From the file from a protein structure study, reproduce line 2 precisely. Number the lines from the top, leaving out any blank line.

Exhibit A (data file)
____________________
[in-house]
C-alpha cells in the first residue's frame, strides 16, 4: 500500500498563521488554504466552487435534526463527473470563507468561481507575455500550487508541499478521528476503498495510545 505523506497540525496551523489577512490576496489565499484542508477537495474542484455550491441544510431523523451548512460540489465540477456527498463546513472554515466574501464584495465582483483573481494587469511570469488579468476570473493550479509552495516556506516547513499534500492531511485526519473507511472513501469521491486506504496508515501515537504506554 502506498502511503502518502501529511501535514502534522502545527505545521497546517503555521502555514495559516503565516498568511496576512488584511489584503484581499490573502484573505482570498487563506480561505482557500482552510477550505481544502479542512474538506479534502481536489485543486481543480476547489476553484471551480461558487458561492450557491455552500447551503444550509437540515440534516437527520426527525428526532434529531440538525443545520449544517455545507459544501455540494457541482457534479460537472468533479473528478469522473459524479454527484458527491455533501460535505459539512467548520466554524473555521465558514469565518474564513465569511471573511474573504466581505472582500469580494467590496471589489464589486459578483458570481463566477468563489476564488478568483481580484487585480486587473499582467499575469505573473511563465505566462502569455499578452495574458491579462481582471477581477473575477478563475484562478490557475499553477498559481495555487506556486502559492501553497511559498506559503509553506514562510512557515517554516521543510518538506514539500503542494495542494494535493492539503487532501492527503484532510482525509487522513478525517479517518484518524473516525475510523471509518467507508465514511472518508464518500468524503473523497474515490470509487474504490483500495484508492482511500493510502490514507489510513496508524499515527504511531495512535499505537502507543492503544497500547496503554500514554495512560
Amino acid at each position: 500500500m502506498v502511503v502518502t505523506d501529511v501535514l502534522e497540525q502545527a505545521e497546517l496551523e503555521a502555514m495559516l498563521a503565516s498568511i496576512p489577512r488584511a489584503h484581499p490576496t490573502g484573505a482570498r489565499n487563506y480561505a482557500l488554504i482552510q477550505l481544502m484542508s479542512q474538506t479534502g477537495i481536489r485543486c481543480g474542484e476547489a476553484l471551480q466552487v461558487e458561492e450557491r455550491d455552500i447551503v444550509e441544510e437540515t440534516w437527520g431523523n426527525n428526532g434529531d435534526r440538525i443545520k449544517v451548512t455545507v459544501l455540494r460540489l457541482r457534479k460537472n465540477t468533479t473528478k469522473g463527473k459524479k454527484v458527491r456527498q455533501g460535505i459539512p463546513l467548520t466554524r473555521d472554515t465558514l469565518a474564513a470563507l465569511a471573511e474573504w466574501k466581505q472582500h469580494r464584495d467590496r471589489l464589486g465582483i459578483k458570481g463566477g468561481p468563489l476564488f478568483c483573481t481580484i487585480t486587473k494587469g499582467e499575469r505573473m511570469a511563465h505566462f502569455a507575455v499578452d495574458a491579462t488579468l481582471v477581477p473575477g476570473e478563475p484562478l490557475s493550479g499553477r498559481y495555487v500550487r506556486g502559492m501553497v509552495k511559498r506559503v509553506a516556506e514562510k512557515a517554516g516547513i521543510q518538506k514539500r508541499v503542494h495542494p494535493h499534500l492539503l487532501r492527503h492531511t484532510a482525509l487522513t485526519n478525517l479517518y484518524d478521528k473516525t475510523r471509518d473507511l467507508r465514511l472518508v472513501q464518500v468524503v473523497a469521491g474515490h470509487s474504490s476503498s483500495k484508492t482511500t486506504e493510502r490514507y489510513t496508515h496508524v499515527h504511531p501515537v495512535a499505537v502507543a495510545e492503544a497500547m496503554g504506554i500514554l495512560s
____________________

C-alpha cells in the first residue's frame, strides 16, 4: 500500500498563521488554504466552487435534526463527473470563507468561481507575455500550487508541499478521528476503498495510545 505523506497540525496551523489577512490576496489565499484542508477537495474542484455550491441544510431523523451548512460540489465540477456527498463546513472554515466574501464584495465582483483573481494587469511570469488579468476570473493550479509552495516556506516547513499534500492531511485526519473507511472513501469521491486506504496508515501515537504506554 502506498502511503502518502501529511501535514502534522502545527505545521497546517503555521502555514495559516503565516498568511496576512488584511489584503484581499490573502484573505482570498487563506480561505482557500482552510477550505481544502479542512474538506479534502481536489485543486481543480476547489476553484471551480461558487458561492450557491455552500447551503444550509437540515440534516437527520426527525428526532434529531440538525443545520449544517455545507459544501455540494457541482457534479460537472468533479473528478469522473459524479454527484458527491455533501460535505459539512467548520466554524473555521465558514469565518474564513465569511471573511474573504466581505472582500469580494467590496471589489464589486459578483458570481463566477468563489476564488478568483481580484487585480486587473499582467499575469505573473511563465505566462502569455499578452495574458491579462481582471477581477473575477478563475484562478490557475499553477498559481495555487506556486502559492501553497511559498506559503509553506514562510512557515517554516521543510518538506514539500503542494495542494494535493492539503487532501492527503484532510482525509487522513478525517479517518484518524473516525475510523471509518467507508465514511472518508464518500468524503473523497474515490470509487474504490483500495484508492482511500493510502490514507489510513496508524499515527504511531495512535499505537502507543492503544497500547496503554500514554495512560